Saying that there are a variety of bags to choose from for a travel bag is like saying World War II was a minor disagreement. It’s completely overwhelming how many options there are. When a single bag holds all of your earthly possessions, that bag suddenly becomes very important. How do you ever figure out which is the best bag to get? Let me guide you through with what I’ve learned over years on nonstop travel.
Suitcase, backpack, or wheelie bag?
In case you didn’t read the name of this website when you arrived, we are going to be focusing on having only one bag that fits everything. This means you are going to be carrying everything around with you in a way that makes sense for unexpected long walks over rugged terrain.
Rule #1: Always be prepared
A suitcase only makes sense if you enjoy throwing your shoulder out. People can’t even carry these things from their house to the car in one lug, much less around the world. Forget ‘em. Wheelie bags? You want to travel the world, not Los Angeles. The world isn’t paved, and the instant you see your first steep staircase or your 50th unpaved road covered in wheel-grinding gravel, you will regret that cursed wheelie bag.
Yes, it’s a cliché to see a backpacker traveling around, but that cliché exists for a reason. “But it looks so cheap!” I hear you cry out in annoyance. Ahh, be patient young grasshopper. All will become clear soon.
Rule #2: The backpack is an extension of your body
It needs to line up with your spine and rest on your hips, not your shoulders. That one sentence sums up all you need to know about fitting your backpack in a way that you will forget you are even wearing it. When it rests on your hips, your legs (which are used to it) do the work instead of your spine and back (which scream in agony). When it lines up with your spine, it moves and bends with you, instead of fighting you like you are wearing that cardboard box robot costume from Halloween in the 4th grade. That thing was sweet.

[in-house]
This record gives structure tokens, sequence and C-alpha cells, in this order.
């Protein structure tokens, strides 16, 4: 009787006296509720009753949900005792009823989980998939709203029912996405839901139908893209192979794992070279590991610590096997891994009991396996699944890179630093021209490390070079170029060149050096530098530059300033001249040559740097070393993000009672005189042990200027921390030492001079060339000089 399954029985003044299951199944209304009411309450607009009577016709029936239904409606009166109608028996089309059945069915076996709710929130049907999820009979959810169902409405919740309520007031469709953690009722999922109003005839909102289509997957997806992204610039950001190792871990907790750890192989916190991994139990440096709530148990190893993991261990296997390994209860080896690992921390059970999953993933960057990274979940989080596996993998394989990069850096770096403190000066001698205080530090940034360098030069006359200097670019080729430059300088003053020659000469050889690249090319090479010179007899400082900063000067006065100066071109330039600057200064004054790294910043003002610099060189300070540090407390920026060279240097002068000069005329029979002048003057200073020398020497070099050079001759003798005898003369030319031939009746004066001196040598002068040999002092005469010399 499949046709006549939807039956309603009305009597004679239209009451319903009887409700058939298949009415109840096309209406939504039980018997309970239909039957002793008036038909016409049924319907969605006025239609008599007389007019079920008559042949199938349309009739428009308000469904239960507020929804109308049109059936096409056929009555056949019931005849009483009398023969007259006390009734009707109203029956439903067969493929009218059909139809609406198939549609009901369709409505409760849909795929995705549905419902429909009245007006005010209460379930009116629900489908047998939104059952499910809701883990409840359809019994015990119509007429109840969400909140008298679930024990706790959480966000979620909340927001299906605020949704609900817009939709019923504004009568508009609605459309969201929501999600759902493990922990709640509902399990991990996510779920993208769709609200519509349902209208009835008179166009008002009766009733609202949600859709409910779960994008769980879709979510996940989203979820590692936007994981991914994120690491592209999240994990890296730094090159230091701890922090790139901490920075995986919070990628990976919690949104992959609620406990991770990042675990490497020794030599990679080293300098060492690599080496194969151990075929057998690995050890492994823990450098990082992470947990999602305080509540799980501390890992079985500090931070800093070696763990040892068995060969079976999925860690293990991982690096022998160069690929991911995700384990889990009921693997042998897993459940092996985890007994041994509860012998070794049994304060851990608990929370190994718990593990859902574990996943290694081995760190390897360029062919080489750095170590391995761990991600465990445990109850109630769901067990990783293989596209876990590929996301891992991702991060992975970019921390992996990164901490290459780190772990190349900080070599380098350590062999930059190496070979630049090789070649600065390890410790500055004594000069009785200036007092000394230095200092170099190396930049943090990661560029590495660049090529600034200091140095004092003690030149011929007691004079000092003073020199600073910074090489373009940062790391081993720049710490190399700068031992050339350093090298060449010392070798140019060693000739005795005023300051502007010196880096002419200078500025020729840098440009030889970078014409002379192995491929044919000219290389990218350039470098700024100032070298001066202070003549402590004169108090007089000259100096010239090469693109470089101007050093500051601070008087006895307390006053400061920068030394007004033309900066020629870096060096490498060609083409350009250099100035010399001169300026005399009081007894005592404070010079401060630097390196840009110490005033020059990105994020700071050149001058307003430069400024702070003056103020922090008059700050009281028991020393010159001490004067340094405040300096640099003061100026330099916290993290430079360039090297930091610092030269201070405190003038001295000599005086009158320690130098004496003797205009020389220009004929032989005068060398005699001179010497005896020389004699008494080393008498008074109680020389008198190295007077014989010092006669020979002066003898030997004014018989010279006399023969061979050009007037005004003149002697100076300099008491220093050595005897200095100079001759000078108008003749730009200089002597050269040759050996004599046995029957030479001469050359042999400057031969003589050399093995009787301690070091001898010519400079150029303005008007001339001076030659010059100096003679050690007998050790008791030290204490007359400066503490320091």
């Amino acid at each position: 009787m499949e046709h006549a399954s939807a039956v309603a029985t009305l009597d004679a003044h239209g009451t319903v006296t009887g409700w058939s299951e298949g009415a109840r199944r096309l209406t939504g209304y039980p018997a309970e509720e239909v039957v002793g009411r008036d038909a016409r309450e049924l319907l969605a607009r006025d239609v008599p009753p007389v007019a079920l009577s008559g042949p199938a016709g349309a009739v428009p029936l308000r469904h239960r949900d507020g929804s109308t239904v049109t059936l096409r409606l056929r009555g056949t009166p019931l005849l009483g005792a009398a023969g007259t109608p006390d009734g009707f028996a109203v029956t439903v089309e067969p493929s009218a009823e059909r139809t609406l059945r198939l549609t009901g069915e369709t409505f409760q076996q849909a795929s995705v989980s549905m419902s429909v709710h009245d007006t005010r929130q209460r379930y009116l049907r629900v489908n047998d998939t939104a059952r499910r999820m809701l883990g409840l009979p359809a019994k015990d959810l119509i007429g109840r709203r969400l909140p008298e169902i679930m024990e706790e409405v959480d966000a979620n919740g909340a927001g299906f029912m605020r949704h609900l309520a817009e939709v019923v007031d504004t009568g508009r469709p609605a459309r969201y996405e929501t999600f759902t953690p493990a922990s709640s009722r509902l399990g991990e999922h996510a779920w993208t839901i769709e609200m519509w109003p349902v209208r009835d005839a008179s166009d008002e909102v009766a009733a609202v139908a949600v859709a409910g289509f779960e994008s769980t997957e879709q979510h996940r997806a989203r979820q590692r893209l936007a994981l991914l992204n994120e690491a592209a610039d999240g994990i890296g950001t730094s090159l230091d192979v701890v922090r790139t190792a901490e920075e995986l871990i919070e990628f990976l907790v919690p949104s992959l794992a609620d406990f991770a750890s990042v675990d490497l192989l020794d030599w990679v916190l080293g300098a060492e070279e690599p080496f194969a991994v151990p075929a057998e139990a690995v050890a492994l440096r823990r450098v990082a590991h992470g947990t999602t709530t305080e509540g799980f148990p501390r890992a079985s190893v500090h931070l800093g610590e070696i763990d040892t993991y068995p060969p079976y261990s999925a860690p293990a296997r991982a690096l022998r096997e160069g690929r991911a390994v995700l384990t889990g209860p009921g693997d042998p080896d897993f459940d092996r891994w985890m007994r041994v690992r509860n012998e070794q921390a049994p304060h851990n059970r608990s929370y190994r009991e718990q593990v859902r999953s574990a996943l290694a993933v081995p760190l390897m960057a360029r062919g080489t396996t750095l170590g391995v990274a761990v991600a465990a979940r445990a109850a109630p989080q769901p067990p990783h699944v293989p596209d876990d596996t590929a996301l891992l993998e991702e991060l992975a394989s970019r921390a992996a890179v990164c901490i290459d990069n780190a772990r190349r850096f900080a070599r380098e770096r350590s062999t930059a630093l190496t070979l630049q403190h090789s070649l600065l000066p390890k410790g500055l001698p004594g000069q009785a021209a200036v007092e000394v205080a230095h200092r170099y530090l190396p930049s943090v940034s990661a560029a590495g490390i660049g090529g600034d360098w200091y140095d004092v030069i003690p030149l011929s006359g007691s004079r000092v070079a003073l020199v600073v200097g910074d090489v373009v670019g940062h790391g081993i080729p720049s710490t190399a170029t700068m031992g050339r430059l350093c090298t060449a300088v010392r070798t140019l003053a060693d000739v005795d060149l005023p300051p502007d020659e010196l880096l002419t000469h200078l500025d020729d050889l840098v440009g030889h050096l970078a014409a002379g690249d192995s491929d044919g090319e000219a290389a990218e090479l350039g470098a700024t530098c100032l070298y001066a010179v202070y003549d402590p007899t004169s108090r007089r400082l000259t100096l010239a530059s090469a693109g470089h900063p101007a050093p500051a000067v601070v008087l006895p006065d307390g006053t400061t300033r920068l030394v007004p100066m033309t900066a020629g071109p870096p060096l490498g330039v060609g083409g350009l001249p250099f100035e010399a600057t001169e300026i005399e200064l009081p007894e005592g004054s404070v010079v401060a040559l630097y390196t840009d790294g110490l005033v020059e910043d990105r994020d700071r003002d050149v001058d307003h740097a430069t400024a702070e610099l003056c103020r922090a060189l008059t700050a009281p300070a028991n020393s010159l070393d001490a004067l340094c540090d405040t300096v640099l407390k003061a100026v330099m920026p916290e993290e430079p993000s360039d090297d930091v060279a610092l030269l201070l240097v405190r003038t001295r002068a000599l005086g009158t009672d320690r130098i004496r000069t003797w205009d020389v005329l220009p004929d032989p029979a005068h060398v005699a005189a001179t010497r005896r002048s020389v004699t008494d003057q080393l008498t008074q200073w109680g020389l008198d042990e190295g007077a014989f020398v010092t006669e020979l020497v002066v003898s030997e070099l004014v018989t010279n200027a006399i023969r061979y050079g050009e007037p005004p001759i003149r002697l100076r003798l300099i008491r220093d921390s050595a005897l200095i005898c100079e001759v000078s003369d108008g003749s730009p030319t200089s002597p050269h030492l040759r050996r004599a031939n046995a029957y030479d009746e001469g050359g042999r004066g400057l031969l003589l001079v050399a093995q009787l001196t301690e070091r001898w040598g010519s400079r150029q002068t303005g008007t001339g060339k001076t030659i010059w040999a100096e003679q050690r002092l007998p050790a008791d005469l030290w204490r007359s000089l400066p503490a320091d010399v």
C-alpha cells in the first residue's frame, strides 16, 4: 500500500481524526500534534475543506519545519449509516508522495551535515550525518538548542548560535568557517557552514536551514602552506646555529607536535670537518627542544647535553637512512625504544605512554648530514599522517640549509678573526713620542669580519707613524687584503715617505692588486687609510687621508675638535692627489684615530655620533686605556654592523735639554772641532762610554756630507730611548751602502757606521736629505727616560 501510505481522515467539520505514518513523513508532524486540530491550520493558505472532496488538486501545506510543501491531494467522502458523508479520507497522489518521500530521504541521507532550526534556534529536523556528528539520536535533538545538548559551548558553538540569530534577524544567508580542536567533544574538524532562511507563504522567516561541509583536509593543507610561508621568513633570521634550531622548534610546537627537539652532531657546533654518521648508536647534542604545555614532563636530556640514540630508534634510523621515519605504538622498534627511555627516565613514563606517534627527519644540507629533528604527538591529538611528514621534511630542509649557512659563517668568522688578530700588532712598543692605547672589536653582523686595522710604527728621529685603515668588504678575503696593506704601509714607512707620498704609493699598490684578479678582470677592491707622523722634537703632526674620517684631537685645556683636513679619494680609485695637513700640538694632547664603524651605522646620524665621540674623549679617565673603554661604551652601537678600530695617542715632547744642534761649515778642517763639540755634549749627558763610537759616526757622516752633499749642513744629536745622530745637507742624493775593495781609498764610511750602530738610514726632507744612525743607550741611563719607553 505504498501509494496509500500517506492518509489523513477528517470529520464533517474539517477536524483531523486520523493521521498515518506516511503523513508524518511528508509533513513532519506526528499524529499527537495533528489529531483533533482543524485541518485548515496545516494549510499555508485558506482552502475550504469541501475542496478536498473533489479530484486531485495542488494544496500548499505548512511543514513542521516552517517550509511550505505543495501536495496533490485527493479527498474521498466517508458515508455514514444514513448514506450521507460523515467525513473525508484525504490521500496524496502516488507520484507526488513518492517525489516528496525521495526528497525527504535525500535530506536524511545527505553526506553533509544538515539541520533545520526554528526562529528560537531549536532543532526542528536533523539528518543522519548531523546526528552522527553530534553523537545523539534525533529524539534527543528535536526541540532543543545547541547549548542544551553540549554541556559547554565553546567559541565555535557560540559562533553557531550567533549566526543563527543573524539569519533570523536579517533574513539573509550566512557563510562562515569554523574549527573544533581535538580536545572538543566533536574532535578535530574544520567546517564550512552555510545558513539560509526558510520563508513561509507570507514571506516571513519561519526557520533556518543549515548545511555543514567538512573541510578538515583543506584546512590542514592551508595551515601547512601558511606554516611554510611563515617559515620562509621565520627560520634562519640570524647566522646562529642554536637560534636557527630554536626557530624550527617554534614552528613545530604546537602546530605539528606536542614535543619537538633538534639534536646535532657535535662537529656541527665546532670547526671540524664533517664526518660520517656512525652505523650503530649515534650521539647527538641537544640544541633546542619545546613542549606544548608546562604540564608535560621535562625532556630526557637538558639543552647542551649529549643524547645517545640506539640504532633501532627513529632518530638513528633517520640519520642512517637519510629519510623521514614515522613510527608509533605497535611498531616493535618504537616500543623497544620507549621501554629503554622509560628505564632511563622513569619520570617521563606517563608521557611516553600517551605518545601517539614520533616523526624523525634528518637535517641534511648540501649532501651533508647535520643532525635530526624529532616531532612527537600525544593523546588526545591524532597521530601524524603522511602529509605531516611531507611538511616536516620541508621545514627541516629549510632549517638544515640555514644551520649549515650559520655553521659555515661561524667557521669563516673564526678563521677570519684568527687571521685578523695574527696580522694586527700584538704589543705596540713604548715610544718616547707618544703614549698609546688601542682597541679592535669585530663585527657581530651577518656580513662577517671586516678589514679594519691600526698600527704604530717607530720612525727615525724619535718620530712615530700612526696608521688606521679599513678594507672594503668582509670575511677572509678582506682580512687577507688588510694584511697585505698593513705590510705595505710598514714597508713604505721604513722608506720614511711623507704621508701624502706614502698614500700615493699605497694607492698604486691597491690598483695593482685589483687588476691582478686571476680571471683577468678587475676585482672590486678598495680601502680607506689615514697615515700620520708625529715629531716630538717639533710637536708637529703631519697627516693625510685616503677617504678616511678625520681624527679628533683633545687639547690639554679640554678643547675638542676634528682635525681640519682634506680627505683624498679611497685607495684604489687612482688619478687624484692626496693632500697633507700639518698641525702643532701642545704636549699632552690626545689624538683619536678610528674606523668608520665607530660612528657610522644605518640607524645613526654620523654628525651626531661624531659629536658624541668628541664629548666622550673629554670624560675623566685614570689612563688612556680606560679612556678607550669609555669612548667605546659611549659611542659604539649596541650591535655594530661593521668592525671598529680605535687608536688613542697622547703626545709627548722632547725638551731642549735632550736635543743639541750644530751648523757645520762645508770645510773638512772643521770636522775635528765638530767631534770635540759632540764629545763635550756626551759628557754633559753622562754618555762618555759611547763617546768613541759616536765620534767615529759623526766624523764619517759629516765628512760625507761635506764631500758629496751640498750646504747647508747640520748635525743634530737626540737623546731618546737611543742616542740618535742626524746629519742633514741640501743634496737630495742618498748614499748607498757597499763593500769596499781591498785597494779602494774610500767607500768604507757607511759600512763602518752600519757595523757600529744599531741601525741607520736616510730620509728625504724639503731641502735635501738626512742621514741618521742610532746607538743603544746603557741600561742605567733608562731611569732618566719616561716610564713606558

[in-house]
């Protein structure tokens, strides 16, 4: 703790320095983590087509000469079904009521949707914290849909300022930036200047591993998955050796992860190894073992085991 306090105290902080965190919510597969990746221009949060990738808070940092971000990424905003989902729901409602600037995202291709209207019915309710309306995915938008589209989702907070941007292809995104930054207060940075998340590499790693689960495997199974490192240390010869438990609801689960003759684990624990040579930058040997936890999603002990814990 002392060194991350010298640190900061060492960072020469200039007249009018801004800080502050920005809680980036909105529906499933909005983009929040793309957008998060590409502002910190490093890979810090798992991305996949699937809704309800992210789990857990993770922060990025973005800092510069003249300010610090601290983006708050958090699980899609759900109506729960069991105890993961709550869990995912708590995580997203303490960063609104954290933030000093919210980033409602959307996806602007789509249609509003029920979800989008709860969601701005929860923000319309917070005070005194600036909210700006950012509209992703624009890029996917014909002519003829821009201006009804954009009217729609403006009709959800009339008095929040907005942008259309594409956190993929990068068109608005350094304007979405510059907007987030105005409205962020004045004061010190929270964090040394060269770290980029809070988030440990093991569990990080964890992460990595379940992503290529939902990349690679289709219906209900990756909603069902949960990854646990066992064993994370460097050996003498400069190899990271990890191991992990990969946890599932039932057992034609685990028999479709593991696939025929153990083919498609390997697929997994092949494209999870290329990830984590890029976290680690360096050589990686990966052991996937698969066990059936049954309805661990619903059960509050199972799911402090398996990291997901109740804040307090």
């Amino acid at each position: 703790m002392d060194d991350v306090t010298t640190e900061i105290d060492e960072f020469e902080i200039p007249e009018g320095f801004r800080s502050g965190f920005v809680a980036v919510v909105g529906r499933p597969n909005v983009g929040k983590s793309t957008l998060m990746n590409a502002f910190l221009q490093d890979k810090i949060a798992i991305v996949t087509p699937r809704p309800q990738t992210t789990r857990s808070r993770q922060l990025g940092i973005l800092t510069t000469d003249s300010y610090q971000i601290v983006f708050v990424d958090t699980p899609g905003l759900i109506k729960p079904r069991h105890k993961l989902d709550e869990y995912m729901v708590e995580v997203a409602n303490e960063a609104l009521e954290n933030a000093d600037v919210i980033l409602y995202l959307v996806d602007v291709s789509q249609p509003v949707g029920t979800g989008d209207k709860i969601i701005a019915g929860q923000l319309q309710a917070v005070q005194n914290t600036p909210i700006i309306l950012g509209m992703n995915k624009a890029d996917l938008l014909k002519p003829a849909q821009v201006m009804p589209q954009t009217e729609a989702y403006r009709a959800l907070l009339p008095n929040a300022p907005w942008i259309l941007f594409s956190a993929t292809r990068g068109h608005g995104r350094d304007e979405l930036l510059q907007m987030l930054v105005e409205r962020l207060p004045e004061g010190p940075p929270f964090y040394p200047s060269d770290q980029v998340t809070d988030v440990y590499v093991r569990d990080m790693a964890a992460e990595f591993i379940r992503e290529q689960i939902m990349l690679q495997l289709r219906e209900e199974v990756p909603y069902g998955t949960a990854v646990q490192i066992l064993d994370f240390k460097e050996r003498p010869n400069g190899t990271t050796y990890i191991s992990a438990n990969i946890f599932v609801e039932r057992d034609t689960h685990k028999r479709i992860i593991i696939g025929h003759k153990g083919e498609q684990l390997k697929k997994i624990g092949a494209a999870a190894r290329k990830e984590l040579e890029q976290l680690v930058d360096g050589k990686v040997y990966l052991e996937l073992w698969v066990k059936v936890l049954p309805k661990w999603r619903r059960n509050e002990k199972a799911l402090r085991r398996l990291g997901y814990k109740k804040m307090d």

Rule #3: Don’t go overboard
I know you are already freaking out about the thought of leaving behind your favorite pillow and collector’s edition Star Wars DVDs, but this is the road. If you bring all of that stuff, you will be focusing on keeping it safe instead of actually enjoying your trip and experiencing the world. I guarantee you that on day 3 you will seriously regret bringing so much stuff and start looking for what you can ditch. Nobody ever ends their life wishing they’d spent more time at work, and nobody who is traveling wishes they’d packed more stuff. Relax. It will be there when you get back.
In addition, this keeps you from having to get one of those ridiculously huge military backpacks that identify you as one of those “being a backpacker is my identity!” wankers. Ugh.
Rule #4: Lots of compartments
There will be lots of times when you need to suddenly pull out one specific thing from your bag, (like your passport or toiletries) and if everything is shoved into one giant compartment, you will be the one everyone is glaring at while you hold up the line yet again. Make sure there are lots of compartments, mostly accessible from the outside. Having one or two on the inside for more personal items is also a good idea, as well as some open pockets on the sides to throw some snacks in.
In addition to having the additional compartments, it’s extremely handy and time-saving to have a couple packing cubes. Fold your shirts in one and your undies in another and you never have to deal with wrinkled clothes again. Once you arrive, just slide both of them out and you have a makeshift dresser, not a wad of clothes to fight through and figure out what’s still clean.
Rule #5: Don’t sweat it
You are going to have this backpack on for long periods of time. While walking. In very hot areas. If you have a normal backpack smashed against you, you are going to arrive overheating and dripping in sweat.
Then you start to move, and it gets cold and sticky… and.. bleargh. Forget all of that nastiness. This is a problem that has been solved. By Deuter.
Deuter isn’t just any backpack company. They have been making technical backpacks since around 120 years ago, when they invented a new backpack to help the postal service of Germany survive long days carrying lots of weight. And they kept innovating after that. Around 1985, they invented a system that keeps you clean and dry, while positioning the backpack in a much more comfortable place by arching the backpack away from you and placing only a thin mesh against your body.
Clean, cool, and collected.
Their Futura line of backpacks all contains this patented technology, called AirComfort, along with everything I’ve listed above. They make them in all sizes from tiny daypacks to massive ones you could probably carry a friend around in. I’ve used the 32 liter size for years on end, and it has survived luggage handlers, tiny airport lockers, and being dropped out of a car going 60 MPH. These things are tough.
Not only are they tough, but they are sleek looking. No army rucksacks here. These are classy enough to take on a business trip, though the design styling makes it look like you are just out for a hike.
Simple and sleek.
I heartily endorse doing your own research to find the best backpack for you. After spending way too much time and money on backpacks that were severely lacking or just fell apart, this one has stood the test of time. It gets the full CEO recommendation.
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